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Suzuki SP200 Restoration

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I sold my Kawasaki KLX250 a few months ago to buy a Honda Rebel. I'm a small guy, so I need small bikes. I wouldn't trade the Honda back for my dual sport, but I've missed it since the second I signed the title over.

I decided to keep my eyes open for a fixer upper. I came across what I feel like was a good deal. Picked up the 1988 SP250 less than a week ago. It had sat for about a 1.5 years since last running. I could tell the front shocks needed some love right off. The chain was lost in rust. The previous owner told me I would need to get new rear brakes and a tube for the rear tire. The air filter was rotten and was missing the cap for the intake. What a bummer.

The gas tank was in pretty rough shape it turns out. I realize now that bubbled paint on a gas tank is a bad, bad sign. Got it home and went to slosh it out. Gas immediately began to drip out. I finally decided to sandblast it today. It had at LEAST 60 holes in it, from pinhole to thumb size. I used almost a full package of JB Weld on it.

The pitcock had been replaced, which is good from what I hear. It also had an in line fuel filter. It will have to be replaced, or more likely, removed.

Finally got to try to start the bike. Opened the screw on the bottom of the carb bowl and nothing. My master mechanic partner told me something as retarded at pecking at the carb w/a screwdriver may loosen it up. Worked like a charm. It idles well, but seems to have issues with higher RPM's. It was getting dark by this point, and I noticed that the header pipe was glowing cherry red. May be running a little lean. Hopefully the carb will clear out and I won't have to clean it.

The front headlight works, that's it. Looks like I'm gonna be working with the voltmeter soon. The left rear turn signal is holding water, and I have a hunch it will be replaced also.

I got the chain lubed and wire brushed. It isn't binding up anymore. Got the oil changed with a treatment in. Brushed the rust off of the header and muffler pipes. I also made a makeshift air filter just to get the motor running. Also cleaned the whole thing up.

My plans at this point are to line the tank with a similar chemical to Kreem, then give the tank a good paint job. I would like to paint the frame. I will at some point have to take the front fork off and work on the shocks and seals. Hopefully I can get out of that part without spending much. I'm sure it's low on oil. All the cables need to be cleaned and lubed. I would love to have it running like a brand new refurbished bike by springtime.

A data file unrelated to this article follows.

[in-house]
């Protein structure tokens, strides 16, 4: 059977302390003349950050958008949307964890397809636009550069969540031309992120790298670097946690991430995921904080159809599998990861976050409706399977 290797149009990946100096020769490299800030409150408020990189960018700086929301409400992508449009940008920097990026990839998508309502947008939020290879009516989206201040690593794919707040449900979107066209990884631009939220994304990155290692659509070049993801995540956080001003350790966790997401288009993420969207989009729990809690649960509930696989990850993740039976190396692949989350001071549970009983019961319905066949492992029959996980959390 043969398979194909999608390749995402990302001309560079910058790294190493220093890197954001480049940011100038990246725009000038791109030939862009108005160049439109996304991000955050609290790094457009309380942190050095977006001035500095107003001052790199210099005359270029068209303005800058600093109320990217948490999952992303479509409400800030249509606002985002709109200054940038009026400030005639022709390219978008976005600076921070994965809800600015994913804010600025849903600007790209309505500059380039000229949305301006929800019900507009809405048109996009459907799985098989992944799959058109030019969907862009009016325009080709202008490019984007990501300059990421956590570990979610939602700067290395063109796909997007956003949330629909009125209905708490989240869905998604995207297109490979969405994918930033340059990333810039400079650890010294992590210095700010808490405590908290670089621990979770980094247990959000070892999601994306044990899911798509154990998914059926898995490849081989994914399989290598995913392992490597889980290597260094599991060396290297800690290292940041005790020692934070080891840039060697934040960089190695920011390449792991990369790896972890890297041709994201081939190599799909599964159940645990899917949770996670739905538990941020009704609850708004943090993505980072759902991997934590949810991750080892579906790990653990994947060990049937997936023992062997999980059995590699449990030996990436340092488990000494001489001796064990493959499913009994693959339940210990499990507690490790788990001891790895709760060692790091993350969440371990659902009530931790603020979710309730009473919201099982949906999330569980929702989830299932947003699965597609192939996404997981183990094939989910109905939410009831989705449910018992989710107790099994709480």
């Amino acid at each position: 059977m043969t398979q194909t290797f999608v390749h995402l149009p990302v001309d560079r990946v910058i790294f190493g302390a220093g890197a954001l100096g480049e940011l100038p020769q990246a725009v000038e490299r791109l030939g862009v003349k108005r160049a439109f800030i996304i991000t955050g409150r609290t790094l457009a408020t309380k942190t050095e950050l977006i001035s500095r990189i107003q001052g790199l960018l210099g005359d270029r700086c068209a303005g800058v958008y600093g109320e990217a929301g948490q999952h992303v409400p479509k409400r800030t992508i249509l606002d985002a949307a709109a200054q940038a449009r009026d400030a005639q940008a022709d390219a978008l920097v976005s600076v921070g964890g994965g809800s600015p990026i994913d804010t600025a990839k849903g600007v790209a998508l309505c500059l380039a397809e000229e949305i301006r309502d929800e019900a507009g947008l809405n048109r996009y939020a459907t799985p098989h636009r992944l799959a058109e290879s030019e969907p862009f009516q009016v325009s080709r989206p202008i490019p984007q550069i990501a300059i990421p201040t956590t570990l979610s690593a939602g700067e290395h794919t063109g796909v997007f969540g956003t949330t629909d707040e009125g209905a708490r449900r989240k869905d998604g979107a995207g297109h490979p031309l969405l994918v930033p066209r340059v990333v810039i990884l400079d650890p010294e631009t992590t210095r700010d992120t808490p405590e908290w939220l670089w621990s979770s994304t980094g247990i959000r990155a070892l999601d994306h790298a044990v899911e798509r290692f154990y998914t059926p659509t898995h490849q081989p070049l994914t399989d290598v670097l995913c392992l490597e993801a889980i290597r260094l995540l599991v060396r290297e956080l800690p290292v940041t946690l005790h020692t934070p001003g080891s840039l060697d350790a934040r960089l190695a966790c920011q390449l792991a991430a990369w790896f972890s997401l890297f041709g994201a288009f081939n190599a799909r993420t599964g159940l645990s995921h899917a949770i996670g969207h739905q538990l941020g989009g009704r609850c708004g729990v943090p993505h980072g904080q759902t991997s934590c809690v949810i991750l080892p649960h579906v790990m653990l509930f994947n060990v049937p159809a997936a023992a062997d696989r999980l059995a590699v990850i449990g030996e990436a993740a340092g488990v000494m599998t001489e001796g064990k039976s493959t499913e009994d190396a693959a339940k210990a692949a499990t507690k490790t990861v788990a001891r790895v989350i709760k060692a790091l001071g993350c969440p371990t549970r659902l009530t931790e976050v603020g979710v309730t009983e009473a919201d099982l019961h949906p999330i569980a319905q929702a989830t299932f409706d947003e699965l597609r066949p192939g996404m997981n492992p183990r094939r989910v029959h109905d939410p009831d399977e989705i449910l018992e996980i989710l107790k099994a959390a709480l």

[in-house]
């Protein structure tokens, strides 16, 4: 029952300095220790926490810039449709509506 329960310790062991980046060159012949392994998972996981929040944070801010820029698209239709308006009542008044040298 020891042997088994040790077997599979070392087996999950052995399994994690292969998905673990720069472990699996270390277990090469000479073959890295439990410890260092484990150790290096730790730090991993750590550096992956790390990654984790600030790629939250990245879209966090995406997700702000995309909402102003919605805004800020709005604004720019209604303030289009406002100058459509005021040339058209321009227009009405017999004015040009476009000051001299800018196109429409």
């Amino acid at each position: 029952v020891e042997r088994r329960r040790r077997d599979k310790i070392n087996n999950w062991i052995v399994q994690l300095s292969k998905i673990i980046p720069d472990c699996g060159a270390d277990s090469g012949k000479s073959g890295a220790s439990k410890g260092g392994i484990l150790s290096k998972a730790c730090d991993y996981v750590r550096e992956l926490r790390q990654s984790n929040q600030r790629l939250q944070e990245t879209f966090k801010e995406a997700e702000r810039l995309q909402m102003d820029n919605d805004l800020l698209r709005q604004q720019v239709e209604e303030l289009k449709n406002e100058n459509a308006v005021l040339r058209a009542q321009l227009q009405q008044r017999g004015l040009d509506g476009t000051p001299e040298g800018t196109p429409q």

The good news is the motor, clutch, wheels and frame seem to be in wonderful shape. Even the tires are barely worn.

I'll also try to get pics up this weekend. I didn't photograph the first few days of work, but I think I can get the point across still. If anyone knows a good place to get a look at a wiring diagram, that would be awesome. I've already looked at the OEM parts list, and it really doesn't help much. Any advice about working on the front shocks would be awesome also.

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What I'd do:

1) Order a factory Suzuki Service Manual.

These can be ordered through a Suzuki motorcycle dealer.

2) Never mind trying to save the rusty drive chain, especially if it has tight/binding joints that won't straighten out.

Buy a new one.

If it breaks while riding the bike, you'll regret it.

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With a little patience I got the sp250 manual on ebay for $30 delivered, like new. Honestly, it's not worth a lot more than that. Suzuki is better at making bikes than manuals in my experience.